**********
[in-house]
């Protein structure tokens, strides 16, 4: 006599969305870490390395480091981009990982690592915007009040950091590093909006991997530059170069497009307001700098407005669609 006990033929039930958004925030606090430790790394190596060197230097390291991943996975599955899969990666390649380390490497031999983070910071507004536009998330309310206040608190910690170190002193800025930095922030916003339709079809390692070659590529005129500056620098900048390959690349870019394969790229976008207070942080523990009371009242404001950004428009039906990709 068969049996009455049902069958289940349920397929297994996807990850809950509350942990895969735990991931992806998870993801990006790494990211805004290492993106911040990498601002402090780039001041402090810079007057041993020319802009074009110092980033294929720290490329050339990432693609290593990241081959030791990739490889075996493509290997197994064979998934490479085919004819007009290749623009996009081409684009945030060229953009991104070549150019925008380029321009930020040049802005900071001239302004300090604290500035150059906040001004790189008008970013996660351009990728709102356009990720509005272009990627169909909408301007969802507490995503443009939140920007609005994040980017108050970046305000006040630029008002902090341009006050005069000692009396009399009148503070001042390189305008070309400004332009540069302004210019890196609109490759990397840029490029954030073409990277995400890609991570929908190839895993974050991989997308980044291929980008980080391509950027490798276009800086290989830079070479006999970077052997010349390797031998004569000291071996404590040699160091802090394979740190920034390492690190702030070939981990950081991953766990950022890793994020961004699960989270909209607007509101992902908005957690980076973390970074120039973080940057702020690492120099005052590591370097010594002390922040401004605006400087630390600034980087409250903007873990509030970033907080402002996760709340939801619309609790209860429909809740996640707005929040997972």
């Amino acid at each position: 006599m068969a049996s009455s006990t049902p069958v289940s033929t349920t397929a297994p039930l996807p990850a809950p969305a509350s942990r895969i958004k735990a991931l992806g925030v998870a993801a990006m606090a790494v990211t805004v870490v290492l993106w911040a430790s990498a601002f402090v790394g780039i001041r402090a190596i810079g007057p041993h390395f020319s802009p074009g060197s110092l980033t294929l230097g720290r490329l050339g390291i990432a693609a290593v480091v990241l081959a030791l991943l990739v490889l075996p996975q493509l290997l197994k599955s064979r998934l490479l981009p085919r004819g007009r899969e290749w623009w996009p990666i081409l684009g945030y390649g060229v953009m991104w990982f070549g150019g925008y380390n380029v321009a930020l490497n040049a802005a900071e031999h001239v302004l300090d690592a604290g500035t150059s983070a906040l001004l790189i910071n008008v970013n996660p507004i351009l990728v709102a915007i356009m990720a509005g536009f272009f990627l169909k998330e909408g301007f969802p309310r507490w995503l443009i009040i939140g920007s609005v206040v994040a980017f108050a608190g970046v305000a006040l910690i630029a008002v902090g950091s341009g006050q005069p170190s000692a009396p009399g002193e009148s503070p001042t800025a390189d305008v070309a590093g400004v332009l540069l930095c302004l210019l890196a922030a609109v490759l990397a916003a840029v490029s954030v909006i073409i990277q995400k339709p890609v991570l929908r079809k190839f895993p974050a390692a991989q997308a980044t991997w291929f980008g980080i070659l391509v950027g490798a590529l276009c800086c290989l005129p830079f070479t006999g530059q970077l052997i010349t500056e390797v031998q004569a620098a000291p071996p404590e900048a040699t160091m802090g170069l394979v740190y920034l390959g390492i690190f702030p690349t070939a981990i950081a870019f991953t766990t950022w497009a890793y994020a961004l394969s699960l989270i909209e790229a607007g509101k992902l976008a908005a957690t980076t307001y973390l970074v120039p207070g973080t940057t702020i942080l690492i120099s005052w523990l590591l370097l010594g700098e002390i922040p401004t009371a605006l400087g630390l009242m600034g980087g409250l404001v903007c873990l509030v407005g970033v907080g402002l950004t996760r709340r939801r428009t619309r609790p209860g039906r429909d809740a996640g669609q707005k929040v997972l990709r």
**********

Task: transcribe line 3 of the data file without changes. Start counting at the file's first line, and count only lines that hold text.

């Amino acid at each position: 006599m068969a049996s009455s006990t049902p069958v289940s033929t349920t397929a297994p039930l996807p990850a809950p969305a509350s942990r895969i958004k735990a991931l992806g925030v998870a993801a990006m606090a790494v990211t805004v870490v290492l993106w911040a430790s990498a601002f402090v790394g780039i001041r402090a190596i810079g007057p041993h390395f020319s802009p074009g060197s110092l980033t294929l230097g720290r490329l050339g390291i990432a693609a290593v480091v990241l081959a030791l991943l990739v490889l075996p996975q493509l290997l197994k599955s064979r998934l490479l981009p085919r004819g007009r899969e290749w623009w996009p990666i081409l684009g945030y390649g060229v953009m991104w990982f070549g150019g925008y380390n380029v321009a930020l490497n040049a802005a900071e031999h001239v302004l300090d690592a604290g500035t150059s983070a906040l001004l790189i910071n008008v970013n996660p507004i351009l990728v709102a915007i356009m990720a509005g536009f272009f990627l169909k998330e909408g301007f969802p309310r507490w995503l443009i009040i939140g920007s609005v206040v994040a980017f108050a608190g970046v305000a006040l910690i630029a008002v902090g950091s341009g006050q005069p170190s000692a009396p009399g002193e009148s503070p001042t800025a390189d305008v070309a590093g400004v332009l540069l930095c302004l210019l890196a922030a609109v490759l990397a916003a840029v490029s954030v909006i073409i990277q995400k339709p890609v991570l929908r079809k190839f895993p974050a390692a991989q997308a980044t991997w291929f980008g980080i070659l391509v950027g490798a590529l276009c800086c290989l005129p830079f070479t006999g530059q970077l052997i010349t500056e390797v031998q004569a620098a000291p071996p404590e900048a040699t160091m802090g170069l394979v740190y920034l390959g390492i690190f702030p690349t070939a981990i950081a870019f991953t766990t950022w497009a890793y994020a961004l394969s699960l989270i909209e790229a607007g509101k992902l976008a908005a957690t980076t307001y973390l970074v120039p207070g973080t940057t702020i942080l690492i120099s005052w523990l590591l370097l010594g700098e002390i922040p401004t009371a605006l400087g630390l009242m600034g980087g409250l404001v903007c873990l509030v407005g970033v907080g402002l950004t996760r709340r939801r428009t619309r609790p209860g039906r429909d809740a996640g669609q707005k929040v997972l990709r």